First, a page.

© Christo and Jeanne-Claude, photography by Wolfgang Volz

L'Arc de Triomphe, Wrapped was officially opened on 18 September and, like other such Christo projects, will be temporary and will be removed on 3 October.

Posthumously fulfilling a 60-year-old “crazy” dream for the artist, the Arc de Triomphe is wrapped in 25,000 square meters of recyclable polypropylene fabric in silvery blue and with 3,000 meters of red rope. It all started in 1961, when Christo and Jeanne-Claude’s life-long creative partnership began, three years after they had met in Paris. Until then, the Bulgarian-born Christo Vladimirov Javacheff was occupied with wrapping objects that were smaller in scale – cans, toys, baby strollers, barrels and even alive models. Only when they started to work together, their projects became more ambitious, recognising no limit to possibility. The couple collaborated together under his first name Christo. 

Christo was born in 1935 in Gabrovo, Bulgaria. In late spring 1953, he came to the capital Sofia to study at the National Academy of Art under the doctrine of Socialist Realism. In fall 1956, he visited relatives in Prague and a few months later fled to Vienna, where he enrolled at Vienna Academy of Fine Arts. In October 1957, Christo moved to Geneva, bringing him one step closer to his final destination – Paris.

The conceptual twosome met in Paris in 1958, when Christo was doing a portrait of Jeanne-Claude’s mother. By that time, he earned his living painting portraits of wealthy society ladies. When her mother learned of their relationship, she threw Jeanne-Claude out, and the couple moved in together.

The idea of wrapping the Arc de Triomphe was first imagined by Christo, who died last year and his late French wife and artistic partner Jeanne-Claude (curiously enough, both born on 13 June 1935) in 1962, while renting a small room nearby. Per their wishes, the project in progress was realised by their team.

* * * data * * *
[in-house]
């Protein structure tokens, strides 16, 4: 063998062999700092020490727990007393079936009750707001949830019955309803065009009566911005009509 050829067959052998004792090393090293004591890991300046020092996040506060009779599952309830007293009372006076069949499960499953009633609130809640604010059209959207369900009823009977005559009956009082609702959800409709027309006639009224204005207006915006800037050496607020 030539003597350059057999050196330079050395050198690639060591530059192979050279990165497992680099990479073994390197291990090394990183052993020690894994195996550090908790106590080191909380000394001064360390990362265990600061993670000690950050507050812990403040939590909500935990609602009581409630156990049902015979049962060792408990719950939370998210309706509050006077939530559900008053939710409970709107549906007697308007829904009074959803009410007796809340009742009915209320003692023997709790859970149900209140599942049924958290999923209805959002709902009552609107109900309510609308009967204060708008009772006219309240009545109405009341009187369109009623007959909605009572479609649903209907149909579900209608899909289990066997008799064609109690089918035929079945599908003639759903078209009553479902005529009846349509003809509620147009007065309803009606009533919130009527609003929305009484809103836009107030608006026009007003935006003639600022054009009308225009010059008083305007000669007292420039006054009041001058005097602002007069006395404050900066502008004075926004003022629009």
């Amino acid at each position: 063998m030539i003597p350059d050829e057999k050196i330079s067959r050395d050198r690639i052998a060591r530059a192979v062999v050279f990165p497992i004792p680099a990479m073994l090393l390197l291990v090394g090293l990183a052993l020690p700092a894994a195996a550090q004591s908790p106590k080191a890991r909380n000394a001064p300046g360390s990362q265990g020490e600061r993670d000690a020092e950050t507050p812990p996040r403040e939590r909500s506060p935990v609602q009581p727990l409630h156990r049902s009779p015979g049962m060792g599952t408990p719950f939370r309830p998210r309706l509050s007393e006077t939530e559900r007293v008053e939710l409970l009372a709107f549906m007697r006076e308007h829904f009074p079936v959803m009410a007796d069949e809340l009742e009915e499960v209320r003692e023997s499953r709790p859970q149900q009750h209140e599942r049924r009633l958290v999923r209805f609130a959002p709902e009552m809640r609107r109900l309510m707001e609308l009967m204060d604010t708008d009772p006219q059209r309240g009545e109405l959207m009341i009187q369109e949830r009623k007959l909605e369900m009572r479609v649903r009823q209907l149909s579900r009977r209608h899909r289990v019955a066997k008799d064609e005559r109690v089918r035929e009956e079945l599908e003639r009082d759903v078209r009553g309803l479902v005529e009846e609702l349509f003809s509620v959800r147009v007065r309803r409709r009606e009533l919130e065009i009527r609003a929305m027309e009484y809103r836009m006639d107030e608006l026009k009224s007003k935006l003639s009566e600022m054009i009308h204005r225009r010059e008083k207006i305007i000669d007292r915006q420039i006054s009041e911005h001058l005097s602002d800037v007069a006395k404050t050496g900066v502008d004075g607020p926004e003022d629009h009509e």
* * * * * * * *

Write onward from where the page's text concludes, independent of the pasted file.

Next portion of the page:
Two of the most eminent and inspiring people of the 20th and 21st century were not just artists, but also architects and urban planners, as their close friend Matthias Koddenberg describes in his book Christo and Jeanne-Claude: In/Out Studio. “Their projects didn’t exist because someone commissioned them but as an idee fixe of two artists who devoted their life to them and who spent their money, time, and effort on them. Their art was no illusion, no fiction, no abstraction. It was one big social experiment.”

For more than 48 years, the pair was reimagining natural landscapes and public spaces as bridges, buildings, valleys and entire islands wrapped in fabric across the United States, France, Germany, Switzerland, Australia and Japan, provoking a variety of interpretations and critical reactions. As for the meaning of their work, Christo and Jeanne-Claude never gave explanations of it. As he once told the Sunday Times, “We make beautiful things, unbelievably useless, totally unnecessary”. They refused to describe their work, legitimating every interpretation of the projects, even the most critical and the most positive.